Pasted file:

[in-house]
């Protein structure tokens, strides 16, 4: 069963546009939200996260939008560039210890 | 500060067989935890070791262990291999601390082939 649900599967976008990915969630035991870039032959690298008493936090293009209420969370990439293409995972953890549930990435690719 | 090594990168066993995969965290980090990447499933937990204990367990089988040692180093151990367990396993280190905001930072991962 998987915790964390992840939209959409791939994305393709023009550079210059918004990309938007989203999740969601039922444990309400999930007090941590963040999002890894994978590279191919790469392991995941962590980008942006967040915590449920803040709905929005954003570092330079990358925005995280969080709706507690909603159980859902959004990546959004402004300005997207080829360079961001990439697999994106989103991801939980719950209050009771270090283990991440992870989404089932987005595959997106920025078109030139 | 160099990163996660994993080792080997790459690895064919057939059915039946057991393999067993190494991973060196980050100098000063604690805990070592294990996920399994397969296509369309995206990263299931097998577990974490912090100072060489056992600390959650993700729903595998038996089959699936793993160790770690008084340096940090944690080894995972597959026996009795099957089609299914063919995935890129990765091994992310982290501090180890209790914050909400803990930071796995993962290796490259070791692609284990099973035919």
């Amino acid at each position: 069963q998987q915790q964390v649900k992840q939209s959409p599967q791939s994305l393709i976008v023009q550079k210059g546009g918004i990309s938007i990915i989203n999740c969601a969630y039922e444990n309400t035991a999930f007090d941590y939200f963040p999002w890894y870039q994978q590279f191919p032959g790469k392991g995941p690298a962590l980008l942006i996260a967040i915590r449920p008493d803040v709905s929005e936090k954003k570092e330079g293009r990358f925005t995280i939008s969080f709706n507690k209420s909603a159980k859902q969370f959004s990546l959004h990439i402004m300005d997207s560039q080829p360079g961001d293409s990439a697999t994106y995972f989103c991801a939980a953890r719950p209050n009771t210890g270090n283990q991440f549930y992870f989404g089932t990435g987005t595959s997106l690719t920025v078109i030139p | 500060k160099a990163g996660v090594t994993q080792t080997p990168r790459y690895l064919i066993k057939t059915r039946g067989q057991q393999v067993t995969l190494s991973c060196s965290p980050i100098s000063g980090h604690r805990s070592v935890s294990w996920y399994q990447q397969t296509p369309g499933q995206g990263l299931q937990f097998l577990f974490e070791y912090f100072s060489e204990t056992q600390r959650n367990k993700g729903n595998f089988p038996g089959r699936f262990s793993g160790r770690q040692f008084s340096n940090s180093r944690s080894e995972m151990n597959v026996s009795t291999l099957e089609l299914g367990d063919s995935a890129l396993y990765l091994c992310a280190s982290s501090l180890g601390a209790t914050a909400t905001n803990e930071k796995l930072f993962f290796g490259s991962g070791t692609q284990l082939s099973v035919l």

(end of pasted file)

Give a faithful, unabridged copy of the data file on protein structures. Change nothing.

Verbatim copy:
[in-house]
């Protein structure tokens, strides 16, 4: 069963546009939200996260939008560039210890 | 500060067989935890070791262990291999601390082939 649900599967976008990915969630035991870039032959690298008493936090293009209420969370990439293409995972953890549930990435690719 | 090594990168066993995969965290980090990447499933937990204990367990089988040692180093151990367990396993280190905001930072991962 998987915790964390992840939209959409791939994305393709023009550079210059918004990309938007989203999740969601039922444990309400999930007090941590963040999002890894994978590279191919790469392991995941962590980008942006967040915590449920803040709905929005954003570092330079990358925005995280969080709706507690909603159980859902959004990546959004402004300005997207080829360079961001990439697999994106989103991801939980719950209050009771270090283990991440992870989404089932987005595959997106920025078109030139 | 160099990163996660994993080792080997790459690895064919057939059915039946057991393999067993190494991973060196980050100098000063604690805990070592294990996920399994397969296509369309995206990263299931097998577990974490912090100072060489056992600390959650993700729903595998038996089959699936793993160790770690008084340096940090944690080894995972597959026996009795099957089609299914063919995935890129990765091994992310982290501090180890209790914050909400803990930071796995993962290796490259070791692609284990099973035919």
């Amino acid at each position: 069963q998987q915790q964390v649900k992840q939209s959409p599967q791939s994305l393709i976008v023009q550079k210059g546009g918004i990309s938007i990915i989203n999740c969601a969630y039922e444990n309400t035991a999930f007090d941590y939200f963040p999002w890894y870039q994978q590279f191919p032959g790469k392991g995941p690298a962590l980008l942006i996260a967040i915590r449920p008493d803040v709905s929005e936090k954003k570092e330079g293009r990358f925005t995280i939008s969080f709706n507690k209420s909603a159980k859902q969370f959004s990546l959004h990439i402004m300005d997207s560039q080829p360079g961001d293409s990439a697999t994106y995972f989103c991801a939980a953890r719950p209050n009771t210890g270090n283990q991440f549930y992870f989404g089932t990435g987005t595959s997106l690719t920025v078109i030139p | 500060k160099a990163g996660v090594t994993q080792t080997p990168r790459y690895l064919i066993k057939t059915r039946g067989q057991q393999v067993t995969l190494s991973c060196s965290p980050i100098s000063g980090h604690r805990s070592v935890s294990w996920y399994q990447q397969t296509p369309g499933q995206g990263l299931q937990f097998l577990f974490e070791y912090f100072s060489e204990t056992q600390r959650n367990k993700g729903n595998f089988p038996g089959r699936f262990s793993g160790r770690q040692f008084s340096n940090s180093r944690s080894e995972m151990n597959v026996s009795t291999l099957e089609l299914g367990d063919s995935a890129l396993y990765l091994c992310a280190s982290s501090l180890g601390a209790t914050a909400t905001n803990e930071k796995l930072f993962f290796g490259s991962g070791t692609q284990l082939s099973v035919l």